On my last adventure I hiked up Atalya mountain. An excellent adventure. It was also a strenuous work out. But it was worth it. Now it was time to hike among the cactus. Aren’t cactuses those thorny things that stick you? True but this time of year all the cactus varieties are blooming.
Where to go
One of my favorite places to hike among the cactus is the Arroyo Hondo open space. This is a nice easy trail located only a ten-minute drive from the heart of Santa Fe. It is just down the road from the world-famous Harry’s Roadhouse. Well I’m not sure it is world-famous but it is a popular watering hole for movie stars and Santa Fe notables. You can see Harrys from the top of the trail and it is a great place for breakfast before or lunch after your hike.
Prickly Pears and Dogs
The most ubiquitous cactus that I find on the Arroyo Hondo trail is the Prickly Pear. They have large flat paddle shaped pads with thrones that can be two inches long. For those concerned about their dogs, there is no need to worry. I have hiked with a dog, with groups who had dogs and seen many hikers on the trail with dogs even off leash. Dogs seem to instinctively know to keep their distance.
This time of year, late May and early June is a special time to hike among the cactus. The Prickly Pears have a bright yellow flower. Scarlet Hedge Hogs have a red blossom among its many thorns. The Claret Cups are a personal favorite. This year they covered with red flowers. Of course, let us not forget the tree Cholla with its unique yellow blooms.
If you would like to hike among the cactus, contract Santa Fe Footprints for a hike or historic tour of Santa Fe.
I decided before my Tours of Santa Fe business picked up (this was on Feb 28, before the corona virus brought the tour business to a stand still) we should get out of town. A Grand Canyon road trip was just the ticket. I-25 being a north south route has some traffic but mostly cars so when we got on I-40 I was surprised at the heavy truck traffic. Trucks in front, back and beside me.
Arrival at the canyon
We arrived at the El Tovar a little after 5:00. El Tovar is the classic hotel right on the canyon rim. It is the first hotel built on the Grand Canyon and it was built by the Santa Fe railroad. As with all old Santa Fe railroad hotels it was managed by the Fred Harvey company. We could not get a room in the El Tovar but we did have a canyon view room in Kachina Lodge. Kachina is next to El Tovar and was built in the 60s. You check in at El Tovar and then try and I emphasize try to find a parking place. It was surprising that there is so little parking.
Grand Canyon Day 1
We got up a bit late on our first day at the Grand Canyon. This was a relaxing trip so we relaxed. We walked the short distance along the canyon rim trail to El Tovar for a nice breakfast to start the day. After breakfast we walked to the Verkamp’s Visitors Center for more information. The man in the center advised driving along the rim road (AZ-64) to the Desert View tower with stops along the way. Now on our Grand Canyon road trip we will see the canyon!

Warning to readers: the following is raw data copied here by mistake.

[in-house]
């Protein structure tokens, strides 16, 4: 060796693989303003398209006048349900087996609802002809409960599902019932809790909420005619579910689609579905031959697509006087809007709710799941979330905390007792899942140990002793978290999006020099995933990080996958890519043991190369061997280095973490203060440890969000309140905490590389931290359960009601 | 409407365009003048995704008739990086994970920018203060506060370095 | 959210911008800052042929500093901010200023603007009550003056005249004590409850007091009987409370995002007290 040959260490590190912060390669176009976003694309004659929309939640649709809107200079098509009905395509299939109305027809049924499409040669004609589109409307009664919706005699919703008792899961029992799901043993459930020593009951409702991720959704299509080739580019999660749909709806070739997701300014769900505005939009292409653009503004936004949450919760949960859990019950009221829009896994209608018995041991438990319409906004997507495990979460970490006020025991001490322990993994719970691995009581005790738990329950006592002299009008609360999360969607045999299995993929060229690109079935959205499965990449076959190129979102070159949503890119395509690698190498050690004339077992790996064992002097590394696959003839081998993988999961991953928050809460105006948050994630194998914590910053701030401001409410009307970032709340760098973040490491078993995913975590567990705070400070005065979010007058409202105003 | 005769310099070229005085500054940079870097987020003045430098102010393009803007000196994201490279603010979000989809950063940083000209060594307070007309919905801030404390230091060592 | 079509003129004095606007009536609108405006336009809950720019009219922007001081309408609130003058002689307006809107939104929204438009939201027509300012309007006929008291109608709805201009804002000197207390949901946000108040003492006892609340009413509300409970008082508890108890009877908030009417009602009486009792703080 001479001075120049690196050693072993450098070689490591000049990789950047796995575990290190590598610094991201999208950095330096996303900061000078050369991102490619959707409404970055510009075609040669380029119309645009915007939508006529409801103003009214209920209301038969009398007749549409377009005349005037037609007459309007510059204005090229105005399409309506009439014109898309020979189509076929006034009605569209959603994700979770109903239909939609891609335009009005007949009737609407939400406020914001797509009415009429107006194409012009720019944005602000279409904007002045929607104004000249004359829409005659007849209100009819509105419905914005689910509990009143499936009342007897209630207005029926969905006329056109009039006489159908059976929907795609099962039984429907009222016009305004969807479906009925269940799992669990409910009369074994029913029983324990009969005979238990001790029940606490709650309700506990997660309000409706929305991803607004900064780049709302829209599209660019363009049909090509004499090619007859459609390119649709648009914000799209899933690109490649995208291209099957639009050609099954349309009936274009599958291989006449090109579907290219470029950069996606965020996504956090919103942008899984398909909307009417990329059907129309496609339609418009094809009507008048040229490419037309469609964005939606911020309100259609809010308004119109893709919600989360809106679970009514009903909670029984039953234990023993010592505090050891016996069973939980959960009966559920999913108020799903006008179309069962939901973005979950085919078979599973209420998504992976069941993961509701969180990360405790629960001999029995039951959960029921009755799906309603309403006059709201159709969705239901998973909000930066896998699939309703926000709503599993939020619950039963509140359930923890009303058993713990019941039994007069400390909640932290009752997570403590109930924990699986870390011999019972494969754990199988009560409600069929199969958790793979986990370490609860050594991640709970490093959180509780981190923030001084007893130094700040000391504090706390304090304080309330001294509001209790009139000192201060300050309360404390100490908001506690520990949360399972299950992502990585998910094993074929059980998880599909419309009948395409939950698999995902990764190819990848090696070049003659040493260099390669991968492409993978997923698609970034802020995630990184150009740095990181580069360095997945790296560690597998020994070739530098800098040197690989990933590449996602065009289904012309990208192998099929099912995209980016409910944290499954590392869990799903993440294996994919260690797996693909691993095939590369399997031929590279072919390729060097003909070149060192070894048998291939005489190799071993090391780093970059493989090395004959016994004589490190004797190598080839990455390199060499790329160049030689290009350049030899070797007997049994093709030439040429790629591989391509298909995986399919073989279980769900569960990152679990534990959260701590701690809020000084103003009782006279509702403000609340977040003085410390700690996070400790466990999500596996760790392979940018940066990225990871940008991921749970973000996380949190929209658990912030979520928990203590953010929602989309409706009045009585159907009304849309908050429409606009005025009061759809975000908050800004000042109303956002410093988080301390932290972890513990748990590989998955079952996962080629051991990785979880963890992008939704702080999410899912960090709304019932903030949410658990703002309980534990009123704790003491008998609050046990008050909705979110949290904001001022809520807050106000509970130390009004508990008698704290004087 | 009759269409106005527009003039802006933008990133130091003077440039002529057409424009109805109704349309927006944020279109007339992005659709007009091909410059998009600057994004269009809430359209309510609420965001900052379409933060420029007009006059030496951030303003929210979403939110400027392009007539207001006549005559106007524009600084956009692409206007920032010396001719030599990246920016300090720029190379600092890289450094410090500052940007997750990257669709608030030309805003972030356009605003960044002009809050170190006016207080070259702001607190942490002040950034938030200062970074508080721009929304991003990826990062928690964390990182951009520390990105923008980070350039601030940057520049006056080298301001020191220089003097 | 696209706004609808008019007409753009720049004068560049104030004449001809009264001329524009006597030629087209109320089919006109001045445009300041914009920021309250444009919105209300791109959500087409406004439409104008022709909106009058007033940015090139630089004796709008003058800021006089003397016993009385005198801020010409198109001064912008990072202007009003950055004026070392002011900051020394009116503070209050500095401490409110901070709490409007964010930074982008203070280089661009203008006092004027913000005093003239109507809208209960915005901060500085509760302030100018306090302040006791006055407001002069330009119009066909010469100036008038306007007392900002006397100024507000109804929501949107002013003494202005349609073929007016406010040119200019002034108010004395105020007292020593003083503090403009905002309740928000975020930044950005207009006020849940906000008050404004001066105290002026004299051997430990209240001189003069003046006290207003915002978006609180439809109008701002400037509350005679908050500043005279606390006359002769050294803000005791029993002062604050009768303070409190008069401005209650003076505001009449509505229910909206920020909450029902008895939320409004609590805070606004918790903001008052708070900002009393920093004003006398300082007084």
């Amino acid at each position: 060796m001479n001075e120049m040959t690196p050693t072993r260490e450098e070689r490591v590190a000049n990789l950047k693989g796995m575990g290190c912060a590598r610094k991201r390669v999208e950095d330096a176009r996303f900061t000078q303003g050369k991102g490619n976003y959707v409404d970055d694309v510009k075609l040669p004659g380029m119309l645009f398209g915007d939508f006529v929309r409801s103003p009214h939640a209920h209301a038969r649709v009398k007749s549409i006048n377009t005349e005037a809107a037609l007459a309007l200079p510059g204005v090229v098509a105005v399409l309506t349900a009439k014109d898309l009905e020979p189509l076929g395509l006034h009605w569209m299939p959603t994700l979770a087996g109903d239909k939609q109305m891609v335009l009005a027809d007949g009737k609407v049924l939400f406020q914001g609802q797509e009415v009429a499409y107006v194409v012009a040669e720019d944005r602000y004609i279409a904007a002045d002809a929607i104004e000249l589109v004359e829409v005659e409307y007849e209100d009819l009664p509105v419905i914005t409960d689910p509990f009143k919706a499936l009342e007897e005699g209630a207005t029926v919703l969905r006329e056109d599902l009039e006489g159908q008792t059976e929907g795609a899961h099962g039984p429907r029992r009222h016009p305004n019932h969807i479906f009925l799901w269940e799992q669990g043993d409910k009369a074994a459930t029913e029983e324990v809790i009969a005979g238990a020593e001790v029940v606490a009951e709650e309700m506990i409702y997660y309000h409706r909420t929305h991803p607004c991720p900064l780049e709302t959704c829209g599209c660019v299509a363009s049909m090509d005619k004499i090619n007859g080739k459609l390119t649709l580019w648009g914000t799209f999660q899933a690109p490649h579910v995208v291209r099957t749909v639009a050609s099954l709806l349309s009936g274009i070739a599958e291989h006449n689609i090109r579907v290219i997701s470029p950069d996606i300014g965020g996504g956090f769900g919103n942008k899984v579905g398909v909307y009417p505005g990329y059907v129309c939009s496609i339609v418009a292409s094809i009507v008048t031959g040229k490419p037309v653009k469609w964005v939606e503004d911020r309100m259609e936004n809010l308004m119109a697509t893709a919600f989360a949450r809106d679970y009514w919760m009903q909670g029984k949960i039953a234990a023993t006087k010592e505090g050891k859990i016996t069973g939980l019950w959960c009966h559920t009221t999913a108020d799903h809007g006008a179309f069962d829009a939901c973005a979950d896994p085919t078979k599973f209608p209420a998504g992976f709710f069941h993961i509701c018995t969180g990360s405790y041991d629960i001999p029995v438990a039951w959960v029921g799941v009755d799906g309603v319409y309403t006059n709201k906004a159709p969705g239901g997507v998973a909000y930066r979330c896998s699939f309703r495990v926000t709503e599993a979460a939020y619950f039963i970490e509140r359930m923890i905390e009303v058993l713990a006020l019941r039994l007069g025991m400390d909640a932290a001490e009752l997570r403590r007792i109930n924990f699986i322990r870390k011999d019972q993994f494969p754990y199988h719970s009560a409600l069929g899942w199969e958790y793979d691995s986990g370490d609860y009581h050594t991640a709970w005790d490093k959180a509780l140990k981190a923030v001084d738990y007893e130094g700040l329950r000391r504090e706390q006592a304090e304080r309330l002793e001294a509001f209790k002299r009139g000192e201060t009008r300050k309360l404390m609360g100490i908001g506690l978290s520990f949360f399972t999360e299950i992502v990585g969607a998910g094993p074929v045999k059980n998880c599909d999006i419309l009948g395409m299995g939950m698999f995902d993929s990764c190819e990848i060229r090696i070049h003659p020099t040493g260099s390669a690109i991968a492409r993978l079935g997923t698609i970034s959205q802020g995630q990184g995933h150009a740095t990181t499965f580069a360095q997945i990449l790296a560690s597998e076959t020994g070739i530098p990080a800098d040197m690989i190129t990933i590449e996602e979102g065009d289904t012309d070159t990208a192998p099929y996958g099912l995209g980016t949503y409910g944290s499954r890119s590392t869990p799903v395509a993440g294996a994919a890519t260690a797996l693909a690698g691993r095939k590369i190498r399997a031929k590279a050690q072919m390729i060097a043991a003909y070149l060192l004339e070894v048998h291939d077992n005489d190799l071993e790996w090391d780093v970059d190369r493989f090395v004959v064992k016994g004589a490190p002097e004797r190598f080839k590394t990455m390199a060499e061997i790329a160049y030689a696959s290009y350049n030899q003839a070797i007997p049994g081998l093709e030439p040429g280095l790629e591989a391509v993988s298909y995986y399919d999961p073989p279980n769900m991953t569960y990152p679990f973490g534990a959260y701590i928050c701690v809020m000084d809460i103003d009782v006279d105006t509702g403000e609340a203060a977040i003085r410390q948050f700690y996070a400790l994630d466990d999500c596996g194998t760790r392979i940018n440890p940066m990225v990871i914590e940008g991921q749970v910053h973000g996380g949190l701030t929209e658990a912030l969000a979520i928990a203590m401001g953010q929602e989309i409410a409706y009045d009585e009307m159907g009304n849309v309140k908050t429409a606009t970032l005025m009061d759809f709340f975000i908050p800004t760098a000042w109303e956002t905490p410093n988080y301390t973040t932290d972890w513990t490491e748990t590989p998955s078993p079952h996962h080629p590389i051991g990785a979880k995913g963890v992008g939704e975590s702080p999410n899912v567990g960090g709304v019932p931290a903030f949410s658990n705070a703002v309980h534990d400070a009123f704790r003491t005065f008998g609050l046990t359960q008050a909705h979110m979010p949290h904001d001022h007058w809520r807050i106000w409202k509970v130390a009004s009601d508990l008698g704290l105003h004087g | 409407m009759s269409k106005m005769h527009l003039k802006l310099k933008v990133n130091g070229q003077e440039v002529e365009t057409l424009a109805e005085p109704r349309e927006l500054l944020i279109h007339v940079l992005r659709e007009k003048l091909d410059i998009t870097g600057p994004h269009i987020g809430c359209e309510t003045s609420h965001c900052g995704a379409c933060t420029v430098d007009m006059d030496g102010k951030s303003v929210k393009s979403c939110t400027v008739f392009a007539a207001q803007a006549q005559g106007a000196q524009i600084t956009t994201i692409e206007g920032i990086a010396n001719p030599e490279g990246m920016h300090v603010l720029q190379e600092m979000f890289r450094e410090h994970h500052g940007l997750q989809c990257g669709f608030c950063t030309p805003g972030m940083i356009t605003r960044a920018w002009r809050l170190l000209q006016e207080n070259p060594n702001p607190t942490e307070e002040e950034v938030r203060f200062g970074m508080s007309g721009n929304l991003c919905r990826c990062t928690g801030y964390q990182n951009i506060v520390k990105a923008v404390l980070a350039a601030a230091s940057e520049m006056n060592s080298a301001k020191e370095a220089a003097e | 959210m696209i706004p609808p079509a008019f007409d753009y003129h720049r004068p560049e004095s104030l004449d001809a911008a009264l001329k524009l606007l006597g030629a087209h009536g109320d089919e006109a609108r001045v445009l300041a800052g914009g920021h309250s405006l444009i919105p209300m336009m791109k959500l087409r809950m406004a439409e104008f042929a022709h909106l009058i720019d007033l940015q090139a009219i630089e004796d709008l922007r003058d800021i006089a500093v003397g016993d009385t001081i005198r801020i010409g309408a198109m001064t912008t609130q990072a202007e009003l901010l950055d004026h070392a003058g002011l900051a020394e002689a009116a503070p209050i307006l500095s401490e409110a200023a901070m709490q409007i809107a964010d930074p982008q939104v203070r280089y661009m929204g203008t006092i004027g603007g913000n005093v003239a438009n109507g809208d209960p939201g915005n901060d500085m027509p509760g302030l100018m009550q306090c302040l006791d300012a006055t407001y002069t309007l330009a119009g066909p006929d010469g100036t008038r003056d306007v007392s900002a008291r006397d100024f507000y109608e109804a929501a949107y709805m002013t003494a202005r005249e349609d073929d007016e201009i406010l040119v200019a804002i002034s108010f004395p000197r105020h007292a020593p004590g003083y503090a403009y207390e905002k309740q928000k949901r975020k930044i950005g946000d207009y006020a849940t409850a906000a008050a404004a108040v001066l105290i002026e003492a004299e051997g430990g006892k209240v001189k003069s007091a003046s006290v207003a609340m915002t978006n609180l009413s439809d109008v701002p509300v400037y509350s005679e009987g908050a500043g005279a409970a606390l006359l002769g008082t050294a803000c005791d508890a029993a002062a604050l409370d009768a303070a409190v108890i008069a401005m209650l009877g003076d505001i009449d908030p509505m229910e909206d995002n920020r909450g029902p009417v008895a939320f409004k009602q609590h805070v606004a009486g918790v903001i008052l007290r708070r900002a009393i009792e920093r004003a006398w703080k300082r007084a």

We got the car and headed out for our rim trail adventure. Out first stop was the main park Visitors center. It is a big facility with five parking lots. Very up to date unlike the Village where we are staying. Again, I was surprised at the crowds. This is the off season but the number of people there made us wonder what it is like during the high season. It must be difficult to even get close enough to see the canyon!
We walked out to Mathers point and the view was spectacular. Most of the people there were Asians, speaking Spanish or some strange European language. Occasionally we would hear English, but not often. Everywhere there are signs saying don’t feed the squirrels or any wild life. Of course a large group of Spanish speakers were feeding a squirrel! He was standing on his hind legs begging for food. Squirrel bites are the most common injury at the canyon. Maybe they need signs in all languages!
Desert View Tower
Desert view is a stone tower at the end of the rim road. It was designed by Mary Colter in 1932. It is a round stone tower 70 feet high and provides the highest viewing along the south rim. The interior is covered in fantastic Indian murals. The tower is designed to look like an ancient ruin. The climb up the inside with all the murals and lookout windows was one of the highlights of the trip. The Desert View tower is not to be missed.
Road to Hermits Rest
When we arrived back at the village we decided to continue the drive west to Hermits rest. This was the last day the road will be open to private cars. Starting on March 1st only shuttle busses will be on the road.
We started from Bright Angle lodge and drove along the road. The viewpoints were smaller but the canyon drop off were more dramatic. From several of the viewpoints you can see the Bright Angle trail leading down the canyon to the river and Phantom Ranch. One particular view point is called the Abyss. The walls go straight down in a dramatic fashion.